Planning Summary Table ($ millions)*

Strategic Outcome 1: Canada’s natural environment is conserved and restored for present and future generations.
ProgramActual Spending
2010–2011
Actual Spending
2011–2012
Forecast Spending
2012–2013
Planned Spending
2013–2014
Planned Spending
2014–2015
Planned Spending
2015–2016
Alignment with Government of Canada Outcomes
*Totals may differ within and between tables due to rounding of figures.
Biodiversity – Wildlife and Habitat129.8139.4126.6100.697.584.6A Clean and Healthy Environment
Water Resources135.6124.1122.3115.6118.0118.1A Clean and Healthy Environment
Sustainable Ecosystems66.266.668.271.975.968.5A Clean and Healthy Environment
Compliance Promotion and Enforcement – Wildlife16.917.517.616.916.516.2A Clean and Healthy Environment
Subtotal348.5347.6334.7304.9307.9287.4A Clean and Healthy Environment
Less: Respendable Revenues18.517.520.819.920.020.5A Clean and Healthy Environment
Total Planned Spending330.0330.1314.0285.0287.9267.0A Clean and Healthy Environment

The variance between forecast spending for 2012–2013 and planned spending for 2013–2014 is mainly due to the reduction of payment to the Nature Conservancy of Canada. With regard to the decrease from 2014–2015 to 2015–2016, the variance is primarily due to the sunsetting of additional funds provided in Budget 2012 for the Species at Risk Act program.

Strategic Outcome 2: Canadians are equipped to make informed decisions on changing weather, water and climate conditions.
ProgramActual Spending
2010–2011
Actual Spending
2011–2012
Forecast Spending
2012–2013
Planned Spending
2013–2014
Planned Spending
2014–2015
Planned Spending
2015–2016
Alignment with Government of Canada Outcomes
*Totals may differ within and between tables due to rounding of figures.
Weather and Environmental Services for Canadians190.9175.0181.8156.1161.5162.3A Clean and Healthy Environment
Weather and Environmental Services for Targeted Users58.859.476.564.965.260.2A Clean and Healthy Environment
Subtotal249.7234.4258.3221.0226.7222.5A Clean and Healthy Environment
Less: Respendable Revenues39.837.943.841.942.141.6A Clean and Healthy Environment
Total Planned Spending209.9196.5214.5179.1184.6180.8A Clean and Healthy Environment

The variance between forecast spending for 2012–2013 and planned spending for 2013–2014 is mainly due to the transfer of responsibilities and funds to Shared Services Canada and the conclusion of the three-year commitment to provide fast start financing under the Copenhagen Accord.

Strategic Outcome 3: Threats to Canadians and their environment from pollution are minimized.
ProgramActual Spending
2010–2011
Actual Spending
2011–2012
Forecast Spending
2012–2013
Planned Spending
2013–2014
Planned Spending
2014–2015
Planned Spending
2015–2016
Alignment with Government of Canada Outcomes
*Totals may differ within and between tables due to rounding of figures.
Substances and Waste Management106.085.387.776.770.569.5A Clean and Healthy Environment
Climate Change and Clean Air162.3119.2232.1180.3230.6115.9A Clean and Healthy Environment
Compliance Promotion and Enforcement – Pollution40.043.346.844.142.442.3A Clean and Healthy Environment
Subtotal308.2247.8366.6301.1343.5227.7A Clean and Healthy Environment
Less: Respendable Revenues3.73.03.13.12.82.8A Clean and Healthy Environment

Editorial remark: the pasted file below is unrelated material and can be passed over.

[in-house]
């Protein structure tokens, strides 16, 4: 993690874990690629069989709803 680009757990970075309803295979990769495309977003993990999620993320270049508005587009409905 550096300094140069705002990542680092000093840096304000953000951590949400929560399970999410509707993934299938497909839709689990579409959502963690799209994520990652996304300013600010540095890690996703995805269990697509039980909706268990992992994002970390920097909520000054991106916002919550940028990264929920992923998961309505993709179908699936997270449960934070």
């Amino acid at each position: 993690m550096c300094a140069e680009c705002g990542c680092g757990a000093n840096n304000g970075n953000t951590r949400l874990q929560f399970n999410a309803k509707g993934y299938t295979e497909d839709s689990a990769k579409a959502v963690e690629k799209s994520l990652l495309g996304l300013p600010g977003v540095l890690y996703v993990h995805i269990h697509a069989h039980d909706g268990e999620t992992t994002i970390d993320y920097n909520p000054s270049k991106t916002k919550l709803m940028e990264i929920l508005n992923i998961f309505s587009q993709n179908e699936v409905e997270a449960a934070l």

Total Planned Spending304.5244.8363.6298.1340.7224.9A Clean and Healthy Environment

The decrease in planned spending for 2013–2014 as compared to forecast spending for 2012–2013 is mainly due to factors such as the sunsetting of Canada’s Fast Start Financing, and the savings measures as announced in Budget 2012. Variances for 2013-2014 planned spending are mainly due to the increased funding requirements for the Sustainable Development Technology Canada (SDTC) Foundation, offset by the additional savings measures announced in Budget 2012. Variances for 2015-2016 are due to reductions in funding for the SDTC Foundation.

Internal Services
ProgramActual Spending
2010–2011
Actual Spending
2011–2012
Forecast Spending
2012–2013
Planned Spending
2013–2014
Planned Spending
2014–2015
Planned Spending
2015–2016
Alignment with Government of Canada Outcomes
*Totals may differ within and between tables due to rounding of figures.
Internal Services242.9237.2195.8190.1178.6173.9N/A
Subtotal242.9237.2195.8190.1178.6173.9N/A
Less: Respendable Revenues0.20.10.20.70.70.7N/A
Total Planned Spending242.7237.1195.5189.4177.9173.3N/A

The variance between actual spending for 2011–2012 and forecast spending for 2012–2013 is explained by the transfer of responsibilities and funds to Shared Services Canada.

Planning Summary Total ($ millions)*
 Actual Spending
2010–2011
Actual Spending
2011–2012
Forecast Spending
2012–2013
Planned Spending
2013–2014
Planned Spending
2014–2015
Planned Spending
2015–2016
*Totals may differ within and between tables due to rounding of figures.
**Please note that this figure excludes $1.8 million actual spending in 2010–2011 incurred under the Mackenzie Gas Project (MGP). Responsibility for the MGP and the Federal Public Administration MGP Office was transferred to the Minister of Aboriginal Affairs and Northern Development in February 2011.
Strategic Outcomes Programs, and Internal Services1,087.1**1,008.51,087.6951.6991.1846.0

Expenditure Profile

For fiscal year 2013–2014, Environment Canada plans to spend $951.6 million to meet the expected results of its Programs and contribute to its Strategic Outcomes. The chart below reflects the allocation of Environment Canada’s planned spending by Strategic Outcome for 2013–2014.